Connect with us


21st century leadership: from business as usual to business as a force for good



Michael Solomon explains why ‘business as usual’ is a self-perpetuating, systemic failure, how business can become a force for good in the world, and the conditions and tools required to transition from one to the other.

Business is not evil per se. But it sure as hell acts like it with depressing regularity.

This is because of how businesses are programmed and the failures of market capitalism. Consider the following: it is often legal to offload costs onto society and the environment; it is often legal to take advantage of stakeholders (such as consumers, employees, suppliers); it is often highly profitable to offload costs and take advantage of stakeholders; there are always businesses with fewer scruples which will happily operate in these ways to increase their market share.

These four statements are neither controversial nor far-fetched. They are observations, perhaps even self-evident truths. They are the reasons why, inevitably, profit always comes first and the interests of people and planet come second.

This ‘business as usual’ is a systemic failure for which no single entity is to blame. Nonetheless, it is difficult to acknowledge. It is certainly easier for businesses to focus on good news stories and on the positive impacts they may have, rather than on the negatives.

However, by selectively highlighting its positive impacts while failing to acknowledge or discuss the whole picture, business has lost public trust. Too often, businesses appear to say one thing but do another. They give the impression of arrogance, duplicity or of simply not caring. It makes the public cynical of business and sceptical of its willingness and ability to change. It also removes critical incentives for the public to seek out and support responsible businesses and thus for companies to seek to be that choice.

The world is rapidly changing

In reality, many companies do care and are aware of how far and how fast the world is changing. Against a backdrop of climate change, the depletion of natural resources, faltering prosperity and a widening wealth gap, impetus is building. Real change is now possible through the emergence and interplay of powerful forces.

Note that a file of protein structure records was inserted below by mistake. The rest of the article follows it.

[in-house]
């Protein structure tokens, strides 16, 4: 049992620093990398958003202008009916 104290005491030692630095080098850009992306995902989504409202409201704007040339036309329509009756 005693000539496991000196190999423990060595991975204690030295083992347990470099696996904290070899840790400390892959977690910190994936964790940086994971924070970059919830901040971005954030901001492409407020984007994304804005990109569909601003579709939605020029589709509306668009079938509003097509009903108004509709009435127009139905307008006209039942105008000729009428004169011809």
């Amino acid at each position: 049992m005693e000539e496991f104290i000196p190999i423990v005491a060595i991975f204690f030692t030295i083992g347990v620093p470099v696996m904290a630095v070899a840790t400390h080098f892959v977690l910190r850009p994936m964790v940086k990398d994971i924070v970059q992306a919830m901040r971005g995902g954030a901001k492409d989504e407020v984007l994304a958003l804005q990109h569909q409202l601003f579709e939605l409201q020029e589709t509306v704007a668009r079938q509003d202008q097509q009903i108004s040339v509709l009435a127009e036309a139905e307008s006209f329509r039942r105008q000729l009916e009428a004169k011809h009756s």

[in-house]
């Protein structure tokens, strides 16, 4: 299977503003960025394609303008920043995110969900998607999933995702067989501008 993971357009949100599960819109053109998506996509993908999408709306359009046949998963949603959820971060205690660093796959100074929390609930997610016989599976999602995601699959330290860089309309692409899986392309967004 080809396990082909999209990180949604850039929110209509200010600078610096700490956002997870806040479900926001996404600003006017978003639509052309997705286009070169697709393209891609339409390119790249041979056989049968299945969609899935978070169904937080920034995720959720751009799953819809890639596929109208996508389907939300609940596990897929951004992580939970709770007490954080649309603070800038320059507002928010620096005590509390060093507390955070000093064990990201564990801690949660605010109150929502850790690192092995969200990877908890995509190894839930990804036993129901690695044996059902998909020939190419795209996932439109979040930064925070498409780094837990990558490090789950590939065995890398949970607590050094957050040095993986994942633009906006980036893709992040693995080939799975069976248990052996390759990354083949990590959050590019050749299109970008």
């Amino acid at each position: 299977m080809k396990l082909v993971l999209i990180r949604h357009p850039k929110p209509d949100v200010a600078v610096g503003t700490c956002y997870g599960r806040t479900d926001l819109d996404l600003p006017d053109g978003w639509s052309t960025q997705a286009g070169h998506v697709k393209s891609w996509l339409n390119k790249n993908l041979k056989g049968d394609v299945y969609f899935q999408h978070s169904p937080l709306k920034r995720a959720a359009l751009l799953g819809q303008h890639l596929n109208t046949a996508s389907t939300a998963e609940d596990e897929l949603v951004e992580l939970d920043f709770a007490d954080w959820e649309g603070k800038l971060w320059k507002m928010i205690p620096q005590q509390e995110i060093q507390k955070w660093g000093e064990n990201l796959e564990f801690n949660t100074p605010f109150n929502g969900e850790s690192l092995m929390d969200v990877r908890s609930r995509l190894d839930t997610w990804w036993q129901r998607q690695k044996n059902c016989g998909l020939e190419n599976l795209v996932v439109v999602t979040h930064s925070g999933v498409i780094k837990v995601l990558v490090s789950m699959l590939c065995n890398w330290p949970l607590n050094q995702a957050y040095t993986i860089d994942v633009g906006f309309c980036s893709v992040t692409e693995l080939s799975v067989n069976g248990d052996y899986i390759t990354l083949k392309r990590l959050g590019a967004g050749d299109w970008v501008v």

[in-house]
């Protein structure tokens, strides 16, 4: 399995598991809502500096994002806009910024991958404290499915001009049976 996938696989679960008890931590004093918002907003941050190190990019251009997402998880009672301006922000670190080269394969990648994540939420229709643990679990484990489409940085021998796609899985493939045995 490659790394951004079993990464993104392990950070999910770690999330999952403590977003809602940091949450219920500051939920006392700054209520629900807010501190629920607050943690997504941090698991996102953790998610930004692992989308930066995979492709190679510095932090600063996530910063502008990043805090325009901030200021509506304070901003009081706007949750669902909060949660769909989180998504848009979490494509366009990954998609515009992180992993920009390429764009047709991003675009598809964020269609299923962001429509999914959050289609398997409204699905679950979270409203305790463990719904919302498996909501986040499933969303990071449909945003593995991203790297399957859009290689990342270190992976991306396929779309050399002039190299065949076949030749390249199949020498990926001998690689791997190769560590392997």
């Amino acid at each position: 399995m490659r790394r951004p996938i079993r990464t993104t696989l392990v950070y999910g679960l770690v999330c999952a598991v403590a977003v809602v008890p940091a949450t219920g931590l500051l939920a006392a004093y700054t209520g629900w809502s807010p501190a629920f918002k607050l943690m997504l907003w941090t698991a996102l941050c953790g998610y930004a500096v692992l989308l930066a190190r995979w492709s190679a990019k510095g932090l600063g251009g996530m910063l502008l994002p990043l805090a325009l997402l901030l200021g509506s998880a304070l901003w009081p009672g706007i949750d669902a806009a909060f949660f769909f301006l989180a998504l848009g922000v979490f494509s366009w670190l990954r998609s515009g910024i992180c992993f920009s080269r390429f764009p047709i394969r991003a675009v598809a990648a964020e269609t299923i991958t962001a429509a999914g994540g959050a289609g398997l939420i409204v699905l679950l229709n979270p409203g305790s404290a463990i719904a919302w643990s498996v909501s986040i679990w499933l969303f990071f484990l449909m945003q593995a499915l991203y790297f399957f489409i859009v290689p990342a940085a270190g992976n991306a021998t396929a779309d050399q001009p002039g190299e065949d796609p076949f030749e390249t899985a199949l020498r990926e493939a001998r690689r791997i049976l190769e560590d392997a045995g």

For example, in the internet age, business behaviours are more visible and challengeable than ever; trust, brand and reputation are increasingly critical and are determined by how a business behaves; new tools (including Responsible 100) provide new opportunities for businesses to have more positive impacts, and fewer negative impacts, on the world around us; and people’s expectations are changing – they expect business to provide solutions to the challenges we face, not remain part of the problem.

These forces are changing old paradigms and rewriting old rules. Today, business as usual is still the main game in town. But make no mistake, the revolution has started and leading businesses are beginning to redefine success for the 21st century.

Business as a force for good

Business will reprogramme itself to do good, to serve people and planet, when remaining profitable demands it.

The pursuit of profit influences business, and the world around us, like nothing else. And as profitability and responsibility become increasingly aligned, business will realise its huge potential to make the world a better place.

Responsible 100 is a simple, powerful, flexible tool for any business that is committed to balancing its own interests with everyone else’s. It defines responsibility in terms of a business’s willingness and ability to demonstrate transparency and accountability on a range of social, environmental and ethical issues. It does not publish a checklist of required attributes or values nor require a minimum Responsible 100 score. Instead, it simply requires openness and honesty, that a business can publicly justify all its actions.

Listing on www.responsible and offering up policy and practice details – guaranteed as accurate, complete and verifiable – for public scrutiny, comment and rating requires businesses to balance their pursuit of profit with the interests of society. It is a challenging ask, but both reasonable and achievable.

We foresee – and are working to help create – a race to the top. That is, conditions by which businesses can compete on the ambition and impact of their social and environmental innovations as well as on price and quality. Responsible 100 enables and showcases companies making the transition from business as usual. Those companies that recognise and welcome an opportunity to prove their commitment to serve and to help people live better lives in a better world.

Michael Solomon is the founder and CEO of Responsible 100, a unique initiative and a growing movement made up of businesses, civil society organisations and individuals.

Further reading:

Success means seeing ourselves as part of the bigger system

Has CSR reached its sell-by date?

The business case for sustainability – an exceptional Forum for the Future event

What gets measured gets managed: sustainability in 21st century business

The Guide to Corporate Social Responsibility 2013

Michael Solomon is the director of Responsible 100. With a background in publishing, Michael hit upon the basic Responsible 100 concept when asked to launch a new CSR magazine and website. Troubled by the motives for large corporates to engage in CSR and the quality of their CSR outputs, he saw the need for an alternative approach which guaranteed credible information from businesses. Responsible 100 is a management tool, a business ranking, a public internet platform, an identification mark and a growing social movement. It includes leading businesses as well as NGO and campaign group partners.